January 23, 2012
Kindle users and library patrons made equal in privacy, but only in California
by Ariel Bogle
It’s almost impossible to resist peeking at a friend’s bookshelf when we’re invited into their home. But this sentiment becomes a little scarier when it isn’t a welcome guest snooping on us and noting that dog-eared copy of Harry Potter, but a mega-corporation who might sell such information to the highest-bidder.
MobyLives has always endeavored to keep track of the fast-moving privacy issues affecting ebook readers. In this 2010 report, for example, Moby was concerned about the amount of information Amazon’s Kindle recorded about its customers. Beyond the reader’s name, email, address and credit card details, the Kindle records book searches and notes reader annotations, as well as the exact books and pages read. In a worrying twist — hidden in the fine print — Amazon reserves the right to share that information with law enforcement agencies, civil litigants and with Amazon’s own product suppliers.
This is alarming — what you read can reveal a lot about you. While librarians and bookstore owners fight ongoing battles against disclosing information about their customers, most companies that develop electronic reading devices are missing in action when it comes to bringing privacy protections into the digital realm.
In a welcome development, Joe Brockmeier reports on readwriteweb.com that on January 1st 2012, SB 602, the Reader Privacy Act became law in California. According to Brockmeier, SB 602 will bring privacy protection standards into the 21st century, giving ebook readers the same protections afforded library patrons. Most importantly, preventing involuntary disclosure of electronic reading records without due process. You can check out the ACLU and Electronic Frontiers Foundation (EFF) supported bill here.
The ACLU of Southern California has taken the long view on the issue, stating in their pro-SB 602 press release that “The books we read reveal private, often sensitive information about our political and religious beliefs, our health concerns, and our personal lives. And throughout history, government and third parties have tried to collect evidence of these reading habits to trample unpopular ideas and beliefs and watch activists.”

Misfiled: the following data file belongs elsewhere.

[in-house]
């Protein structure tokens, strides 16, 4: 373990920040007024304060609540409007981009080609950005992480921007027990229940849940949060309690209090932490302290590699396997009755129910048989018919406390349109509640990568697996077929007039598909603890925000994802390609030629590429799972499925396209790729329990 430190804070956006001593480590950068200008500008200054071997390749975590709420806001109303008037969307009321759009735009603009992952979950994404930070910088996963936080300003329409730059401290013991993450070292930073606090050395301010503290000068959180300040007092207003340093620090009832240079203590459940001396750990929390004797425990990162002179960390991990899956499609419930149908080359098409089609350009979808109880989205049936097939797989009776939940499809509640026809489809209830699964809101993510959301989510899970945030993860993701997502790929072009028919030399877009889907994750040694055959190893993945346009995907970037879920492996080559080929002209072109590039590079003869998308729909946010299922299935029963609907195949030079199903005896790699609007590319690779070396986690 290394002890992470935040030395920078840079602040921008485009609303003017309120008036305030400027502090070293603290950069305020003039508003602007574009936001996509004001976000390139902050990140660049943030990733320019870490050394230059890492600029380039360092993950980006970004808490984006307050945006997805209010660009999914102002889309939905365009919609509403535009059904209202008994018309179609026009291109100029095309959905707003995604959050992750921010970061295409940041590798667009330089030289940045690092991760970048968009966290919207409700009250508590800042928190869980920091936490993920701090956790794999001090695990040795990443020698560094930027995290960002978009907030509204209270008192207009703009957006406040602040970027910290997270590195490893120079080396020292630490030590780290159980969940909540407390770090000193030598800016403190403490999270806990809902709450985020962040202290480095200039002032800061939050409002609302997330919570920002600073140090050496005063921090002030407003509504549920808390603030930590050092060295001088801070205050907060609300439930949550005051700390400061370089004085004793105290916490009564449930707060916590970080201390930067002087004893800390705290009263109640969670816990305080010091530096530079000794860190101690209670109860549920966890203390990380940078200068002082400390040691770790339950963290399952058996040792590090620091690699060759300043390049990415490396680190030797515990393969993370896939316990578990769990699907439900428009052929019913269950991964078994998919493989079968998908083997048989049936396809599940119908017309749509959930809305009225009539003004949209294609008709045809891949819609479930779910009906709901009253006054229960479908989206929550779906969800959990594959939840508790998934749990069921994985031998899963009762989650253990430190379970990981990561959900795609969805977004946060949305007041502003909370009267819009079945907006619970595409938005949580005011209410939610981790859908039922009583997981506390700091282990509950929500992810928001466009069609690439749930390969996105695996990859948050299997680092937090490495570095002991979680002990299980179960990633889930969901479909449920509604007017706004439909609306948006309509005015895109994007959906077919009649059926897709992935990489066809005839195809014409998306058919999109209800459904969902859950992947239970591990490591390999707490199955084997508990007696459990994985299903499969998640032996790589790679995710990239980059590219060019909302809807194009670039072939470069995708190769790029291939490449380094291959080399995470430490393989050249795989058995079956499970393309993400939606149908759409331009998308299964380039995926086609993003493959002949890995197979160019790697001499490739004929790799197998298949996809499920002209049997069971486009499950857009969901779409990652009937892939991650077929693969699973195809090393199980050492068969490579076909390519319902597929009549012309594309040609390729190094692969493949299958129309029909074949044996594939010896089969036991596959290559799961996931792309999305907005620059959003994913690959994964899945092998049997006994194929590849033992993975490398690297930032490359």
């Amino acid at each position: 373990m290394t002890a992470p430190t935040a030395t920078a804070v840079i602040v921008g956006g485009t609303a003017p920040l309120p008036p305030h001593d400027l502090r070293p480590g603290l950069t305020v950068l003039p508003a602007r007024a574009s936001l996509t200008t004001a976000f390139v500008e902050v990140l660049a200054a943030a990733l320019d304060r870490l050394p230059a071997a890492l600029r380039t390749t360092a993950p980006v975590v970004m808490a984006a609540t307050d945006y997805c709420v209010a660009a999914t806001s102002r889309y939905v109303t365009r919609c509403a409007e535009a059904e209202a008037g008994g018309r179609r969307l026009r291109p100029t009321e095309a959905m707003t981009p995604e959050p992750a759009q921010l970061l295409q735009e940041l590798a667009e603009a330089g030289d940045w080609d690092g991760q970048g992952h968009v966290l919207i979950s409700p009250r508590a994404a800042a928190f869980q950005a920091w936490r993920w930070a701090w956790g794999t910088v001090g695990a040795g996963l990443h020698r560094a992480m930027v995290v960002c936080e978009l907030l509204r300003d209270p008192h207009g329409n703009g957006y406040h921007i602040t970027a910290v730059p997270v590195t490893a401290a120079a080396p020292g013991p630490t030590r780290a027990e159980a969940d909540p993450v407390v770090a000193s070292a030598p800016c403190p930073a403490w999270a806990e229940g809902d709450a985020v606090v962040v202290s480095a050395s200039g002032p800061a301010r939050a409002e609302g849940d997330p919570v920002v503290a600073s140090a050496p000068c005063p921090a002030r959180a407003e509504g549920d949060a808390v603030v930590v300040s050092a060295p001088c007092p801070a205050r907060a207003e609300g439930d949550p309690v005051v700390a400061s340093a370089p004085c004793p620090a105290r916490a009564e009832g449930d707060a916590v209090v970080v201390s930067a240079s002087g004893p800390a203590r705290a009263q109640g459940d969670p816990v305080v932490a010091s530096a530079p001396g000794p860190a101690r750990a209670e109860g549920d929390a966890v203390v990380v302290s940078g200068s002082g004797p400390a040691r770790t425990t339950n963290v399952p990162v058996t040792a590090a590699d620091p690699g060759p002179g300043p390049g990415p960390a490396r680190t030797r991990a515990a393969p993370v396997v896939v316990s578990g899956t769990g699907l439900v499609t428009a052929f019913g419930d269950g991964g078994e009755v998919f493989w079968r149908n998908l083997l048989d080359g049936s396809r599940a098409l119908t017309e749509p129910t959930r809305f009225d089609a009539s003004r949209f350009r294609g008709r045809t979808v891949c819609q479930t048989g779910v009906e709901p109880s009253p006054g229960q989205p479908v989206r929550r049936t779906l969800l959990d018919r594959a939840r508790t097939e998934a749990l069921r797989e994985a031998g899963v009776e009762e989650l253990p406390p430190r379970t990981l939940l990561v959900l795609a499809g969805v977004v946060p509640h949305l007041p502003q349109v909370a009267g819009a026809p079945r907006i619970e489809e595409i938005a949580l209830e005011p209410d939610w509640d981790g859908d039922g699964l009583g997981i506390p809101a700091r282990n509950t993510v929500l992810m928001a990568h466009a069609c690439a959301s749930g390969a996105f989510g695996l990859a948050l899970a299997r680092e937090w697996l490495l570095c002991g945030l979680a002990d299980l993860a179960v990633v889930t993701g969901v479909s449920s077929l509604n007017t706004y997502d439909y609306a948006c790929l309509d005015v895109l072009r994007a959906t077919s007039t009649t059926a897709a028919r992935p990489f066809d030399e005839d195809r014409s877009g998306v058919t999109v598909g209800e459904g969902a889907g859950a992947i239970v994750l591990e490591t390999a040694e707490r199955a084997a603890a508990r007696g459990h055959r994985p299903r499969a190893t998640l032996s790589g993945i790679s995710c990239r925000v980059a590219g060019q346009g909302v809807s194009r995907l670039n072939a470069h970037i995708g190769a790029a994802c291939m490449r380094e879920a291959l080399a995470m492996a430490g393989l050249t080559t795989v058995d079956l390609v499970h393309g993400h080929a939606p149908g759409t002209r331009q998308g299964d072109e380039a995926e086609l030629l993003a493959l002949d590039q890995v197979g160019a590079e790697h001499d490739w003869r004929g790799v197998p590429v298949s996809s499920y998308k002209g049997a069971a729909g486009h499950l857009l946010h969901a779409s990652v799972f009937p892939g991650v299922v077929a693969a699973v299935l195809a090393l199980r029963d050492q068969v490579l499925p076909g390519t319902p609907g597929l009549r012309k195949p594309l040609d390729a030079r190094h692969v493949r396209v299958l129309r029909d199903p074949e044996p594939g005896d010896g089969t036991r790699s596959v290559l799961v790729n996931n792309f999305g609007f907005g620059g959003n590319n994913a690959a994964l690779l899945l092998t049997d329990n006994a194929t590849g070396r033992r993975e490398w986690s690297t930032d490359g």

Responding to the new law, EFF Legal Director Cindy Cohn wrote on the EFF Deeplinks Blog that
“The Reader Privacy Act ensures that government and third parties cannot access private reading records without proper justification. It establishes clear rules for businesses and standards for government and third party access to reader records. Most importantly, because of SB 602, Californians can feel comfortable using new digital book services or their corner bookstore without worrying that their personal information will be unprotected.”
Hopefully this signals that readers and lawmakers are starting to launch an offensive against the invasive data collecting practices of some electronic reading companies. However, as Brockmeier notes, given that SB 602 only protects Californian readers and cannot supersede the much-feared Patriot Act, it doesn’t go far enough. Activist groups such as the Digital Due Process Coalition (which ironically counts Amazon as one of its members) promise to tackle digital privacy issues across the country in 2012. Perhaps it won’t be too long until SB 602 is replicated in other states.
To use privacy expert Thomas Nosewicz’s analogy in his Stanford Technology Law Review article, “Mind Gangsters“, if companies such as Amazon are going to create devices that act as if “another human follows [the reader] around the bookstore and asks for her name, notes the name of the publication, the article read, and how long she spends reading it”, they are going to have to commit to protecting that information a little better.
Ariel Bogle is a publicist at Melville House.